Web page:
The camera has now recorded a full year of life on Earth from its orbit at Lagrange point 1, approximately 1 million miles from Earth, where it is balanced between the gravity of our home planet and the sun. EPIC is aboard NOAA’s Deep Space Climate Observatory, from where it photographs the full sunlit side of Earth every day, giving it a unique view of total solar eclipses.

Deep Space Climate Observatory (DSCOVR; formerly known as Triana, unofficially known as GoreSat) is a NOAA space weather, space climate, and Earth observation satellite.It was launched by SpaceX on a Falcon 9 launch vehicle on February 11, 2015, from Cape Canaveral. Accessed July 20, 2015. In 2016, a strange light was spotted near Earth on the NASA live feed. The animation above was assembled from 13 images acquired on March 9, 2016, by NASA’s Earth Polychromatic Imaging Camera (EPIC), a four-megapixel charge-coupled device (CCD) and Cassegrain telescope on the DSCOVR satellite. The camera is focused on … The color images of Earth from NASA's Earth Polychromatic Imaging Camera (EPIC) are generated by combining three separate images to create a photographic-quality image.
On July 20, 2015, NASA released to the world the first image of the sunlit side of Earth captured by the space agency's EPIC camera on NOAA's DSCOVR satellite. From a million miles out in space, NASA’s Earth Polychromatic Imaging Camera (EPIC) captured images of the moon’s shadow crossing over North America on Aug. 21, 2017. Materials published by the NASA EPIC Team, including imagery, are freely available for re-production or re-use, including commercial purposes. Accessed July 20, 2015. For further information on the NASA media usage guidelines, please visit The color images of Earth from NASA’s Earth Polychromatic Imaging Camera (EPIC) are generated by combining three separate images to create a photographic-quality image. The camera is looking forward at an angle so that the International Docking Adapter 2 (IDA2) is visible. It is mounted on the External Payload Facility of the European Space Agency’s Columbus module. NASA (2015, January 7) NOAA’s DSCOVR to Provide “EPIC” Views of Earth.


A NASA camera on the Deep Space Climate Observatory (DSCOVR) satellite has returned its first view of the entire sunlit side of Earth from one million miles away. It's one "EPIC" eclipse view: NASA's Earth Polychromatic Imaging Camera, aka EPIC, recorded the moon's shadow crossing the United States yesterday (Aug. 21) … We ask that the NASA EPIC Team be given credit for the original materials.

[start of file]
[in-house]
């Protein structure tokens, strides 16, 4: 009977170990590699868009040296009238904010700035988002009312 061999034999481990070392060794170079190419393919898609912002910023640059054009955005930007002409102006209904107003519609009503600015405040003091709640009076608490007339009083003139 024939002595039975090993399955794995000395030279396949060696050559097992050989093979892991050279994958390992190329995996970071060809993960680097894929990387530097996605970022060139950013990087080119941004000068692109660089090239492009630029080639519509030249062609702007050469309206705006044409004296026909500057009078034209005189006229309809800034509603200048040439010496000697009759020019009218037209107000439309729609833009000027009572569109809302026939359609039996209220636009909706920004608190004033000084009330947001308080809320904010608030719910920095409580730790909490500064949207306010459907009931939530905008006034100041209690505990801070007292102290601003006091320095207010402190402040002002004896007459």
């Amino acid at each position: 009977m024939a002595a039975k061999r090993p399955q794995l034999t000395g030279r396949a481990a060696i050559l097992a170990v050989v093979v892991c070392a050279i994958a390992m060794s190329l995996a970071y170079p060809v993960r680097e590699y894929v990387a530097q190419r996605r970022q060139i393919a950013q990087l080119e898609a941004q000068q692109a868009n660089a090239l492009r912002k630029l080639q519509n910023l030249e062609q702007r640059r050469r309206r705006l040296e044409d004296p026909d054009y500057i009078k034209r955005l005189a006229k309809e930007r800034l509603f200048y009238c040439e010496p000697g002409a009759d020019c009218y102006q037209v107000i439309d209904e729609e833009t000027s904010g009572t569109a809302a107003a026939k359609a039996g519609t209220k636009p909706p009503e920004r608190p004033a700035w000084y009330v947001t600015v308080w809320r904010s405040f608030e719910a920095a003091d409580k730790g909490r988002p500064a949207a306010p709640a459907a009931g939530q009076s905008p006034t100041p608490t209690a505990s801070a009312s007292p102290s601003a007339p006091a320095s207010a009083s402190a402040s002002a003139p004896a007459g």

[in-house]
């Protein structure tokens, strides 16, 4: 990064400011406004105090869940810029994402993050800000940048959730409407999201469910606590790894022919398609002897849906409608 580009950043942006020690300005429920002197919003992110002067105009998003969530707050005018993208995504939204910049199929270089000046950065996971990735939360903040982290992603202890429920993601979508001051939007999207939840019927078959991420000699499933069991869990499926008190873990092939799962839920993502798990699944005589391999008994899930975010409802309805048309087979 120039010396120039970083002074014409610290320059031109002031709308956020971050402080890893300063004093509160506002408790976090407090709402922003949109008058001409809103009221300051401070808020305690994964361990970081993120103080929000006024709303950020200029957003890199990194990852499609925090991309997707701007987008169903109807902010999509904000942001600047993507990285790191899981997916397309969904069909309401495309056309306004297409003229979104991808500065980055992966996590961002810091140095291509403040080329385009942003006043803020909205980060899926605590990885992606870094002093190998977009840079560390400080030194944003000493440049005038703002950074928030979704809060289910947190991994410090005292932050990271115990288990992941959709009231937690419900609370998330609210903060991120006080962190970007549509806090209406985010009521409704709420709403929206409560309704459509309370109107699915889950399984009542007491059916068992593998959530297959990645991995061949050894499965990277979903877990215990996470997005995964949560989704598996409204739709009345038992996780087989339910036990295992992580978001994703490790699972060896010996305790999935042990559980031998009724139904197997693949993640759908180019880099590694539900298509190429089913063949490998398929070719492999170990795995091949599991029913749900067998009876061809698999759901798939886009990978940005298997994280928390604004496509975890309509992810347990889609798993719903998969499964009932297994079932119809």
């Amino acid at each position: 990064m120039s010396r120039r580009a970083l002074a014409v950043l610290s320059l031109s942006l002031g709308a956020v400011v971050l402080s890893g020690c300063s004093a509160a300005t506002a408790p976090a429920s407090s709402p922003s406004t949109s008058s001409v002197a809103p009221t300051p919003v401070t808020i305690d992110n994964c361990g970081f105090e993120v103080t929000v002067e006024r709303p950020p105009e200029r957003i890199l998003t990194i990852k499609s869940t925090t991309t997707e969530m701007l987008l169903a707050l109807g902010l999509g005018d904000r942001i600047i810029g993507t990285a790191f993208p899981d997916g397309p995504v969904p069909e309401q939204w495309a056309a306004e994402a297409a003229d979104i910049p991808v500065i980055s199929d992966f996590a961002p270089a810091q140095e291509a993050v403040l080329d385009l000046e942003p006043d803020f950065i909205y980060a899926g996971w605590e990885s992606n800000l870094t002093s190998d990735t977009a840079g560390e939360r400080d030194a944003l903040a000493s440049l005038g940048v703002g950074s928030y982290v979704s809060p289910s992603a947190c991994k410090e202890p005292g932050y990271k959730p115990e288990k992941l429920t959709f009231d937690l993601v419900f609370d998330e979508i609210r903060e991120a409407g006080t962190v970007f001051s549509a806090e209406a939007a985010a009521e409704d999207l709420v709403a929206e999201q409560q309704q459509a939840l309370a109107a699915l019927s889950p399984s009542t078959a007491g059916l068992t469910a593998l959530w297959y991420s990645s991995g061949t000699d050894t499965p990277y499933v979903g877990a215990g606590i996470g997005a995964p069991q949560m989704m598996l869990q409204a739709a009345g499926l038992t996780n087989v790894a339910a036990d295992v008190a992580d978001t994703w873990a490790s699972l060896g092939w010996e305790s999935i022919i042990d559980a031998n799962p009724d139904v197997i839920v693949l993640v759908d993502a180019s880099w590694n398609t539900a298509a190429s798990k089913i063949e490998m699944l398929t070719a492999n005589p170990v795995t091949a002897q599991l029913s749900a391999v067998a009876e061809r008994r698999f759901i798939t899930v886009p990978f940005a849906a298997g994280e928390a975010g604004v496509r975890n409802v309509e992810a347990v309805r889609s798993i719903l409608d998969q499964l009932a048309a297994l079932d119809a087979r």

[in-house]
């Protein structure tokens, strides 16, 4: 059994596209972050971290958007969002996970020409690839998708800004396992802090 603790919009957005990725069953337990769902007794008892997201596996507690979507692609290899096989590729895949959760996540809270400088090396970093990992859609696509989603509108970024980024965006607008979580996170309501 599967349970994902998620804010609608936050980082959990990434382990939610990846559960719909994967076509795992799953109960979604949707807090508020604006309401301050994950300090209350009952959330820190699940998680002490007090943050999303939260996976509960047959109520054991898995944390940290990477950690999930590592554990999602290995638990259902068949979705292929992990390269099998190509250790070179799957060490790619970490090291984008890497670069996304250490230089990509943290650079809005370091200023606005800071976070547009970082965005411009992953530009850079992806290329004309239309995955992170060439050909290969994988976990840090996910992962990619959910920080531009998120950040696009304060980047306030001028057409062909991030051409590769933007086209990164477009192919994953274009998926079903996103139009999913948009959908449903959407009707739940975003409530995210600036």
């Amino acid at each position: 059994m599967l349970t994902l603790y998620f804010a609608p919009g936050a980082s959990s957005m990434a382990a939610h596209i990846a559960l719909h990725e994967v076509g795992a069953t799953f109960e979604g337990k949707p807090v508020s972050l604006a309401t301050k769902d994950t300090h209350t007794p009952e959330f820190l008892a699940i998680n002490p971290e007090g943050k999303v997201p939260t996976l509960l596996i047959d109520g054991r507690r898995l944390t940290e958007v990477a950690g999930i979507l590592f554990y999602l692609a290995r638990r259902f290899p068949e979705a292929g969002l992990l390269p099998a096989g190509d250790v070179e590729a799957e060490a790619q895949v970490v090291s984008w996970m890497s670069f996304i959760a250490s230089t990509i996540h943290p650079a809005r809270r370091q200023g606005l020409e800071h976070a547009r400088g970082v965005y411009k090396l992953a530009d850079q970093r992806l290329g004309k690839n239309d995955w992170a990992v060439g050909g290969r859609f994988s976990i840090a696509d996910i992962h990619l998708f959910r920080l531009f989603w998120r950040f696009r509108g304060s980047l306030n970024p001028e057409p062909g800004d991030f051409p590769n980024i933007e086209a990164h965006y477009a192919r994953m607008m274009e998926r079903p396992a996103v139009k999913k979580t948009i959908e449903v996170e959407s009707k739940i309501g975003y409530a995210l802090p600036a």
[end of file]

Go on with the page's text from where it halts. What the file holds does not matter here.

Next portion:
A NASA camera on the Deep Space Climate Observatory satellite has returned its first view of the entire sunlit side of Earth from one million miles away. The color images of Earth from NASA’s Earth Polychromatic Imaging Camera (EPIC) are generated by combining three separate images to create a photographic-quality image.

A NASA camera on the Deep Space Climate Observatory (DSCOVR) satellite has returned its first view of the entire sunlit side of Earth from one million miles away. No one from the space agency has commented yet on what it could be, but it isn't the first time something like this has happened. High Definition Earth-Viewing System (HDEV) Currently, live views from the ISS are streaming from an external camera mounted on the ISS module called Node 2. EPIC provides 10 narrow band spectral images of the entire sunlit face of Earth using a 2048x2048 pixel CCD (Charge Coupled Device) detector coupled to a 30-cm aperture Cassegrain telescope (Figure 1). The camera … Daily natural color imagery of Earth from the EPIC camera onboard the DSCOVR spacecraft. The camera …

NASA (2015, July 20) NASA Satellite Camera Provides “EPIC” View of Earth . The images were captured by NASA’s Earth Polychromatic Imaging Camera (EPIC), a four megapixel CCD camera and telescope on the DSCOVR satellite orbiting 1 million miles from Earth. EPIC (Earth Polychromatic Imaging Camera) is a 10-channel spectroradiometer (317 – 780 nm) onboard NOAA’s DSCOVR (Deep Space Climate Observatory) spacecraft.